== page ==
Experts Suspicious about Kazakhstan’s Security Certificates
Since July 17, Kazakh mobile providers have been urging users, particularly in state capital Nur-Sultan, to install security certificates on their Internet devices without telling them that they would also allow web developers access to people’s private conversations.
official statement of Kazakh’s mobile company, Kcell.The certificates are “to protect the country’s information space from hackers, online fraudsters and other types of cyber threats,” according to the
If users don’t install the certificate on their phones, they may face limitations accessing certain websites, according to the statement.
Meanwhile, the website of the Ministry for Digital Development, Innovation and Aerospace Industry of the Republic of Kazakhstan announced that internet in Nur-Sultan is experiencing technical difficulties and advised people to install the security certificate.
The website qca.kz from which the certificate could be downloaded was first registered under the name of a private person. After harsh public criticism, the registration was changed to the National Coordination Center of Information Security of the Republic of Kazakhstan and the site was shut down.
By installing the certificate, web developers can decrypt users’ web history and read their private information, including emails and messages, according to The Next Web. Developers can then re-encrypt the history and send it to a third party via the “man-in-the-middle” process (MITM). Internet data collection system Ripe Atlas has already recorded MITM attacks on several websites in Kazakhstan, including Facebook, Gmail, Google, Youtube, and Vk.com.
Several residents of Nur-Sultan complained about internet connectivity problems when trying to access these websites.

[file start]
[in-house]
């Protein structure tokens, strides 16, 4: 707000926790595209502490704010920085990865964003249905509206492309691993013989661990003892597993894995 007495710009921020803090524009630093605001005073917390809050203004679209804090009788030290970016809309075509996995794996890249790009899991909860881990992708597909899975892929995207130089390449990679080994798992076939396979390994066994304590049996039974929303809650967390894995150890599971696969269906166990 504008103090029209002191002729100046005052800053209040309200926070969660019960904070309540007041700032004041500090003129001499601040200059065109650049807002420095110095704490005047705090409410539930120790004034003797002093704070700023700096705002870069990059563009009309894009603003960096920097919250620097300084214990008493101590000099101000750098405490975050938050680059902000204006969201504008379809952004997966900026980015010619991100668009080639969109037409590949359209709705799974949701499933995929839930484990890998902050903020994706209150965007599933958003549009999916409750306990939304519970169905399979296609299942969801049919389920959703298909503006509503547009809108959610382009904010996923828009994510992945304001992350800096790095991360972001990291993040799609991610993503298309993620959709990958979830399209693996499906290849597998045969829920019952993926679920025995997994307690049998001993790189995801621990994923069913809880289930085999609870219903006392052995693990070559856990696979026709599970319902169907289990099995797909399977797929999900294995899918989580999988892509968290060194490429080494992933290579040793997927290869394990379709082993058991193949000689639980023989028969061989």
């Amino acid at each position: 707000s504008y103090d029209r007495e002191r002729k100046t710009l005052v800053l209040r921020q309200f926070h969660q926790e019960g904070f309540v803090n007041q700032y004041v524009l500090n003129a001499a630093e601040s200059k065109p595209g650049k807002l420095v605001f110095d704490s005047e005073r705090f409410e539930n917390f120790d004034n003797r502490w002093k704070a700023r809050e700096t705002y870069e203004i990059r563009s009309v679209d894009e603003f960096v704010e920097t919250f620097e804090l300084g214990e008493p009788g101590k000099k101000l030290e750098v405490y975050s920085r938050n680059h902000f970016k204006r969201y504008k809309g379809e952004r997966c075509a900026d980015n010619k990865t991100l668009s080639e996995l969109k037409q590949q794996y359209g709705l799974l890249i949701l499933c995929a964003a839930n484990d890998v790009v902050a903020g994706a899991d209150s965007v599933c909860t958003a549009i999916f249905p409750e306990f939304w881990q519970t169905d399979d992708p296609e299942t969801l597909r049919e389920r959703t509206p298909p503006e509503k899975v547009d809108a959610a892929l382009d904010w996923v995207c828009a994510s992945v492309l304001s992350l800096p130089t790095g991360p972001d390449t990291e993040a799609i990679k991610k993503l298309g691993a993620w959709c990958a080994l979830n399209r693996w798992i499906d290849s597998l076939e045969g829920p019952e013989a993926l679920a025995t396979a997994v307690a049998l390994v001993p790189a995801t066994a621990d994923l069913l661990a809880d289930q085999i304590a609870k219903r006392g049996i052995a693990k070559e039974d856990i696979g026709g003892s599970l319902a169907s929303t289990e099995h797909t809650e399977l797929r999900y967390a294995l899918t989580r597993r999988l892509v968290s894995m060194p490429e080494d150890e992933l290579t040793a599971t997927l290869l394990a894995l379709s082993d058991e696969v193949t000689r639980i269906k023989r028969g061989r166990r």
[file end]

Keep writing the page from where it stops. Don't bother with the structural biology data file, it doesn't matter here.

“Once the certificate is installed in the devices, it is technically feasible to only allow citizens to access the domains that are approved by the national certification authority. This basically means that the Government of Kazakhstan can decide which domains they want to monitor or block”, experts from Quirium Media Foundation said about the situation.
They also said that installing certificates may not be the best way to prevent cyber attacks.
“It seems obvious that the purpose of such certificate is the ability to screen communications,” the Foundation said.
Nevertheless, installing the certificate is optional. According to Ablaykhan Ospanov, Vice Minister of Digital Development of Kazakhstan, each mobile user can use the certificate at their discretion if they want to secure themselves from phishing and other hacking attempts.
Ospanov hasn’t installed the certificate himself but promised to do so when he receives the message from his mobile provider.
This is not the first attempt to control the internet in Kazakhstan. A similar one in 2015 involved plans to pass legislation on the national security certificate, which allowed content prohibited by courts or Kazakh laws to be blocked. The certificate was also distributed through mobile providers but was canceled after multiple complaints from various organizations.
Kazakhstan has not had internet freedom for the last four years, according to Freedom House.